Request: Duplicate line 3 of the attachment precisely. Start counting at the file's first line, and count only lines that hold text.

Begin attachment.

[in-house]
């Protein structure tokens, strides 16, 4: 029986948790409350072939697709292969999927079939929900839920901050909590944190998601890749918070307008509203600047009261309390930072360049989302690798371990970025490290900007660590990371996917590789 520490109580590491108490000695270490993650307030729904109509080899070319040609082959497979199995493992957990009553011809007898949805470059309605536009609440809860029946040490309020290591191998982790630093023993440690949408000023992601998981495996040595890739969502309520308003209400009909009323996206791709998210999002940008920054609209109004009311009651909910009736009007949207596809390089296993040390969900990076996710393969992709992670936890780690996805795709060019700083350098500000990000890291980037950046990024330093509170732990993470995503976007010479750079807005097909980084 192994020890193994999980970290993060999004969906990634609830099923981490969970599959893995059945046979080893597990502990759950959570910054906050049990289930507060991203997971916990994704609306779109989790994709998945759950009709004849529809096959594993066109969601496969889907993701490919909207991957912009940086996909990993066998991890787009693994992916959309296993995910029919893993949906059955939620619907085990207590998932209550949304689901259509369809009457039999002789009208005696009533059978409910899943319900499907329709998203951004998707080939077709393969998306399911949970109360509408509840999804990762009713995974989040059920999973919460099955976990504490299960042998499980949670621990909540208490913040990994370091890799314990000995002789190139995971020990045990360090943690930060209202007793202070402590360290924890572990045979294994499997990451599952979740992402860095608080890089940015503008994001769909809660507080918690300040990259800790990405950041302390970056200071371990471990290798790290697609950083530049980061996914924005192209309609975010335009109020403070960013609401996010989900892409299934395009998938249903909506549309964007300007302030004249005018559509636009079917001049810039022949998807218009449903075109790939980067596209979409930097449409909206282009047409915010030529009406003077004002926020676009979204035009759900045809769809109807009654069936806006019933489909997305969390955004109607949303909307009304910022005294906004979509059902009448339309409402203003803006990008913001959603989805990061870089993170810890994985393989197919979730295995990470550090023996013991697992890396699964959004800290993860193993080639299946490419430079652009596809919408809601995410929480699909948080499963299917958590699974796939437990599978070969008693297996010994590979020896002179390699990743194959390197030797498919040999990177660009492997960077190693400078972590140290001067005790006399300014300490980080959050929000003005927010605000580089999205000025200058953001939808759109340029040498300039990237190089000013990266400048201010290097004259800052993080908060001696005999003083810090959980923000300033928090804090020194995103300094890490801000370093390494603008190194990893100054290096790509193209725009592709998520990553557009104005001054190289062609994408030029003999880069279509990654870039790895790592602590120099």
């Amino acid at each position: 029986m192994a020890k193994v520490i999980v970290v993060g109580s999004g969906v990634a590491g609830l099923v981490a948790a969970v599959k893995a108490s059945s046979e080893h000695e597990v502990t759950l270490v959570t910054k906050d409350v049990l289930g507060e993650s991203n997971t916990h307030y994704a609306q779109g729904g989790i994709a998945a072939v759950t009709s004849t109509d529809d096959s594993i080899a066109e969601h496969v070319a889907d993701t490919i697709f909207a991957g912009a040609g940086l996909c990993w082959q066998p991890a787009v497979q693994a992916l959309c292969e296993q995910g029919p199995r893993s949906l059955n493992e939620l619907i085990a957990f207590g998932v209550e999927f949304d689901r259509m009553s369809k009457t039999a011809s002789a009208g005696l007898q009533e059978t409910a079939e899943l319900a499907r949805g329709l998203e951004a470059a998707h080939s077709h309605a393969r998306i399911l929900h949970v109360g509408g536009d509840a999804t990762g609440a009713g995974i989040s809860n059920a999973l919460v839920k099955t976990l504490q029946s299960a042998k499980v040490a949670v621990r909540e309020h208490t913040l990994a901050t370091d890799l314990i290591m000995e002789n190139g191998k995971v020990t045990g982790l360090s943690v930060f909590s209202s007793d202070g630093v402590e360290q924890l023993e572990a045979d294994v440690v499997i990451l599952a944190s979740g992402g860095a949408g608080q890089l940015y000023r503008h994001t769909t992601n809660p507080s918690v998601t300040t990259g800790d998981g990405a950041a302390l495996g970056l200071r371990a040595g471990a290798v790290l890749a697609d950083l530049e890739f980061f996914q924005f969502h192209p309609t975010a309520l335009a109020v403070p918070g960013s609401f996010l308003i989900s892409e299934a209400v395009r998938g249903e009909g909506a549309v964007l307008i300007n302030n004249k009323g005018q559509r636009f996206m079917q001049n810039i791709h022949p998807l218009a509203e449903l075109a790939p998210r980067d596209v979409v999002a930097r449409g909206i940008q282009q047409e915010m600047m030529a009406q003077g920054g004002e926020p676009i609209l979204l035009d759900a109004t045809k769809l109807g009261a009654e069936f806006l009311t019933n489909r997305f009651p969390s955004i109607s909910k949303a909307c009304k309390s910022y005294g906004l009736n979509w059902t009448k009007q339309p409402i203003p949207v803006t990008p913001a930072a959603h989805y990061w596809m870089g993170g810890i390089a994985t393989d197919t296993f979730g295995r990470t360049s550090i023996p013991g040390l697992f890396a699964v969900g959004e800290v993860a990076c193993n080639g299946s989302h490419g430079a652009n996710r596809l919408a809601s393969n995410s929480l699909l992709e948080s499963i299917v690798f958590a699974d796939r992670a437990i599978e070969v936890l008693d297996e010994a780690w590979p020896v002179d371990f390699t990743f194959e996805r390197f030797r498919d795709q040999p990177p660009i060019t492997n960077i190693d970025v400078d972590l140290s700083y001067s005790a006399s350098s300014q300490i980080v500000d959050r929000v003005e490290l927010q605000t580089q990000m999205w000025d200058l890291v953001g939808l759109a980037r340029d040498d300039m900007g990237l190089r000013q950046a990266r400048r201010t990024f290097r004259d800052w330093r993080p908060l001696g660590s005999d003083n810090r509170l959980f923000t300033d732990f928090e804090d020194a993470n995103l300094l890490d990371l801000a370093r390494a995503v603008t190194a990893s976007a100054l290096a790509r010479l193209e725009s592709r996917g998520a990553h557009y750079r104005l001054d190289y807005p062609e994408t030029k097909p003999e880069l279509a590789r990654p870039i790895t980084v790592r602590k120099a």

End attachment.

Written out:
């Amino acid at each position: 029986m192994a020890k193994v520490i999980v970290v993060g109580s999004g969906v990634a590491g609830l099923v981490a948790a969970v599959k893995a108490s059945s046979e080893h000695e597990v502990t759950l270490v959570t910054k906050d409350v049990l289930g507060e993650s991203n997971t916990h307030y994704a609306q779109g729904g989790i994709a998945a072939v759950t009709s004849t109509d529809d096959s594993i080899a066109e969601h496969v070319a889907d993701t490919i697709f909207a991957g912009a040609g940086l996909c990993w082959q066998p991890a787009v497979q693994a992916l959309c292969e296993q995910g029919p199995r893993s949906l059955n493992e939620l619907i085990a957990f207590g998932v209550e999927f949304d689901r259509m009553s369809k009457t039999a011809s002789a009208g005696l007898q009533e059978t409910a079939e899943l319900a499907r949805g329709l998203e951004a470059a998707h080939s077709h309605a393969r998306i399911l929900h949970v109360g509408g536009d509840a999804t990762g609440a009713g995974i989040s809860n059920a999973l919460v839920k099955t976990l504490q029946s299960a042998k499980v040490a949670v621990r909540e309020h208490t913040l990994a901050t370091d890799l314990i290591m000995e002789n190139g191998k995971v020990t045990g982790l360090s943690v930060f909590s209202s007793d202070g630093v402590e360290q924890l023993e572990a045979d294994v440690v499997i990451l599952a944190s979740g992402g860095a949408g608080q890089l940015y000023r503008h994001t769909t992601n809660p507080s918690v998601t300040t990259g800790d998981g990405a950041a302390l495996g970056l200071r371990a040595g471990a290798v790290l890749a697609d950083l530049e890739f980061f996914q924005f969502h192209p309609t975010a309520l335009a109020v403070p918070g960013s609401f996010l308003i989900s892409e299934a209400v395009r998938g249903e009909g909506a549309v964007l307008i300007n302030n004249k009323g005018q559509r636009f996206m079917q001049n810039i791709h022949p998807l218009a509203e449903l075109a790939p998210r980067d596209v979409v999002a930097r449409g909206i940008q282009q047409e915010m600047m030529a009406q003077g920054g004002e926020p676009i609209l979204l035009d759900a109004t045809k769809l109807g009261a009654e069936f806006l009311t019933n489909r997305f009651p969390s955004i109607s909910k949303a909307c009304k309390s910022y005294g906004l009736n979509w059902t009448k009007q339309p409402i203003p949207v803006t990008p913001a930072a959603h989805y990061w596809m870089g993170g810890i390089a994985t393989d197919t296993f979730g295995r990470t360049s550090i023996p013991g040390l697992f890396a699964v969900g959004e800290v993860a990076c193993n080639g299946s989302h490419g430079a652009n996710r596809l919408a809601s393969n995410s929480l699909l992709e948080s499963i299917v690798f958590a699974d796939r992670a437990i599978e070969v936890l008693d297996e010994a780690w590979p020896v002179d371990f390699t990743f194959e996805r390197f030797r498919d795709q040999p990177p660009i060019t492997n960077i190693d970025v400078d972590l140290s700083y001067s005790a006399s350098s300014q300490i980080v500000d959050r929000v003005e490290l927010q605000t580089q990000m999205w000025d200058l890291v953001g939808l759109a980037r340029d040498d300039m900007g990237l190089r000013q950046a990266r400048r201010t990024f290097r004259d800052w330093r993080p908060l001696g660590s005999d003083n810090r509170l959980f923000t300033d732990f928090e804090d020194a993470n995103l300094l890490d990371l801000a370093r390494a995503v603008t190194a990893s976007a100054l290096a790509r010479l193209e725009s592709r996917g998520a990553h557009y750079r104005l001054d190289y807005p062609e994408t030029k097909p003999e880069l279509a590789r990654p870039i790895t980084v790592r602590k120099a």